Enhancing Grief Support: Insights from Sue Ryder's Diary Study

Our diary study pinpointed digital support gaps for those grieving, driving the redesign of a more engaging online service. This resulted in improved user satisfaction and engagement.

Sue Ryder

5 mins read

Sue Ryder's Image of a women looking at a tablet with a black dog on her lap.

The overview

We’ve been supporting the development of Sue Ryder’s Grief Guide service since the initial discovery.

With the service launched and performing well in its first few weeks, we needed to explore how well we were fulfilling some of the harder to quantify parts of the vision we’d set out together - things like users feeling reassured, or better able to cope with grief.

By digging deeper into users’ daily experiences, we were able to understand more about the ways Grief Guide was already supporting users in navigating their grief, and where we could do more to help.

The cost of doing nothing

Part of Sue Ryder’s vision for Grief Guide is focused on reassuring and supporting users at times when other sources of support aren’t available or accessible. We want to give users the kind of information and support they need to navigate and better cope with grief, whenever and wherever they need it.

We knew we wouldn’t be able to learn enough about users’ daily lives through their individual, shifting and non-linear experiences of grief through research methods that separated users from their daily lives. Usability testing sessions are great, but they often don’t accurately recreate the kinds of scenarios and emotions that users experience day to day.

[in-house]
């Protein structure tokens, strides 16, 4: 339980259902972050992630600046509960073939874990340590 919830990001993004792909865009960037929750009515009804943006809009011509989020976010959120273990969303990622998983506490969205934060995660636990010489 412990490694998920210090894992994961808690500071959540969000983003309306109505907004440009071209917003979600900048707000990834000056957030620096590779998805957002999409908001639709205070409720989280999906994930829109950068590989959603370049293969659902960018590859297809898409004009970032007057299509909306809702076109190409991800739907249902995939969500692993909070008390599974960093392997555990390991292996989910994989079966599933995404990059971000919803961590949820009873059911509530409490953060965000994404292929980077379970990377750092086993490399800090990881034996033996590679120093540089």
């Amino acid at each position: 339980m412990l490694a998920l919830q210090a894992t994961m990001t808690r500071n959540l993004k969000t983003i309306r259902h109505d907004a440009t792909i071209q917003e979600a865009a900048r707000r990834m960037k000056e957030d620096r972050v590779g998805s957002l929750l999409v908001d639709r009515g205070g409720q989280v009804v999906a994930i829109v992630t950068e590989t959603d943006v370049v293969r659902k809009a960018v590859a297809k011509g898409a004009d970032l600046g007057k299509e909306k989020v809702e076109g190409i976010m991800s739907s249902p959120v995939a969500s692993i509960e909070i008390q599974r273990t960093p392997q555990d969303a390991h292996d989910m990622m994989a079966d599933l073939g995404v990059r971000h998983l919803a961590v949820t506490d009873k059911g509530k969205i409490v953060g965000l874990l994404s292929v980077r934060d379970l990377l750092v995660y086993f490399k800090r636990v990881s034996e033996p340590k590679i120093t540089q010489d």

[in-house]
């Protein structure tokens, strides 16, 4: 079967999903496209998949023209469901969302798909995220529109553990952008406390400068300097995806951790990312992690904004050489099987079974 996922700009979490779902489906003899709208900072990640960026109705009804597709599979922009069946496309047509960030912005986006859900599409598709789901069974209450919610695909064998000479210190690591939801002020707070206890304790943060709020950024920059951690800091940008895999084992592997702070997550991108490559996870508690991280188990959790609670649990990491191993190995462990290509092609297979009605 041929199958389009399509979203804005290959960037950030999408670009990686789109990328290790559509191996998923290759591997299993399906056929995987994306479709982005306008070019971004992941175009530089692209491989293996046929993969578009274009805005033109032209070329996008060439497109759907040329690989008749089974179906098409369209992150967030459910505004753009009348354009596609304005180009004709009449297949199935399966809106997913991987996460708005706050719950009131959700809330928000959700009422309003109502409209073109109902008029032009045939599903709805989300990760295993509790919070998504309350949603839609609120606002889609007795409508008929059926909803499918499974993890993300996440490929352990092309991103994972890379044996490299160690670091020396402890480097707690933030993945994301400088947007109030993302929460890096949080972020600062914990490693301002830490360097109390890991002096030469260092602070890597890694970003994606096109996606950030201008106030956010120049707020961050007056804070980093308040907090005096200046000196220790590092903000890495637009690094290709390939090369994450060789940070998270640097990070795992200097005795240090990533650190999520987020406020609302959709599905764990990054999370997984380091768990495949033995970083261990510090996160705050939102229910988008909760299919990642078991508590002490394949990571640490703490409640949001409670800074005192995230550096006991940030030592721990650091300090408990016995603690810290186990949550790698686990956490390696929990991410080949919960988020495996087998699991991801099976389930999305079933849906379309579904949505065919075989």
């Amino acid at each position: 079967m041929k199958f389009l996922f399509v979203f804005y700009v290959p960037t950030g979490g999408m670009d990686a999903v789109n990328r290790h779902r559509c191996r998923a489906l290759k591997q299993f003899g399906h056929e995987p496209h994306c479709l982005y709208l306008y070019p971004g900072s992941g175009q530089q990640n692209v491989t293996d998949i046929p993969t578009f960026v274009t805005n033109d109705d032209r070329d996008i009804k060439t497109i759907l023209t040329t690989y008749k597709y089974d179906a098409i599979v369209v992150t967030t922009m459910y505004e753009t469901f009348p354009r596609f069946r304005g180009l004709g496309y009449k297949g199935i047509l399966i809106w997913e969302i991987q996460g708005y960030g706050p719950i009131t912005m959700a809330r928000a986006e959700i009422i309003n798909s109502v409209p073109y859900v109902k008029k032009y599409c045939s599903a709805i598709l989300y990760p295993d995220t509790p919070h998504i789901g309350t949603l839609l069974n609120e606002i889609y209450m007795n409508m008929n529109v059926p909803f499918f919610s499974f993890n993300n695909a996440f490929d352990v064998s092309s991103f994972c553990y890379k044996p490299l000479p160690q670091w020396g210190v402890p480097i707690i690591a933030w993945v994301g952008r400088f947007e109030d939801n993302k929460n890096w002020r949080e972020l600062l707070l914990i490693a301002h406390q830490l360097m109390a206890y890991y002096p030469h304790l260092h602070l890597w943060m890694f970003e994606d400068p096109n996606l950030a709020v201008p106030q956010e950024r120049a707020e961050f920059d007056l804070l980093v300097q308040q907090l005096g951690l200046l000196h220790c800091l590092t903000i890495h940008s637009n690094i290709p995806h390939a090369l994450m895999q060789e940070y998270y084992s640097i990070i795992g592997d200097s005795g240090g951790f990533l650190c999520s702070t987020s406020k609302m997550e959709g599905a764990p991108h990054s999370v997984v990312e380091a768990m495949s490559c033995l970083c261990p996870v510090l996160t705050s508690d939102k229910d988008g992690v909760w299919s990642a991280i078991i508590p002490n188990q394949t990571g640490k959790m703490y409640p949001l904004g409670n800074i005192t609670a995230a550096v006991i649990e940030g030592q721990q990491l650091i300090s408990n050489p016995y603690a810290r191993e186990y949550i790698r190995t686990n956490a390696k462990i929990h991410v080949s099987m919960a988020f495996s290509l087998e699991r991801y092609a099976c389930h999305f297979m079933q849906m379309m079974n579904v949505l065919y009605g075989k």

To be confident in achieving Grief Guide’s vision, we needed to go deeper.

Our approach

Finding the right approach

Throughout our work on Grief Guide, we’ve drawn on methods like exploratory interviews, surveys and sector analysis, SEO research, and usability testing.

So, we knew that we’d developed a service that was grounded in user needs, and which users could use to find information or use tools that were valuable to them.

We spent time thinking about the right approach for achieving the depth of insight we needed. We ruled out a pilot phase for a selected group of users, because we felt that would still introduce too much moderation and self-selection in the things we learned and the users we learned them from.

Before choosing a diary study, we scoped the number and segmentation of users we would need to work with and how long we’d need to run the study to gather the right level of insight without asking far too much of users. We also thought about how we’d protect the safety of our team and of each participant. We worked with Sue Ryder to agree safeguarding steps and services to signpost users to throughout the study.

We spent some time researching incentive approaches for similar studies and discussing internally and with Sue Ryder, to arrive at a schedule and incentive structure that we felt struck the right balance of valuable insight and participant time and compensation. It was important for us to make sure the study would yield valuable insight before asking users to commit their time and share their experiences.

Working with Torchbox on the diary study was a great experience, particularly as it was the first one I had been involved with in my career! Learning about the process and reading through the results was really interesting, but what really helped me in my role were the discussions that followed.

Eleanor Baggley Digital Project Manager, Sue Ryder

The challenge

Synthesis and Analysis

Diary studies generate a lot of raw data, which is time consuming to analyse. This volume of data is also part of what makes diary studies so valuable, so we needed to work as a team to find ways to reveal the depth of insight we needed, and maximise the value of the study.

Synthesis is vital and has to come before you even think about analysis. By synthesis we mean activities like data grooming and bringing everything together in a state where it's usable.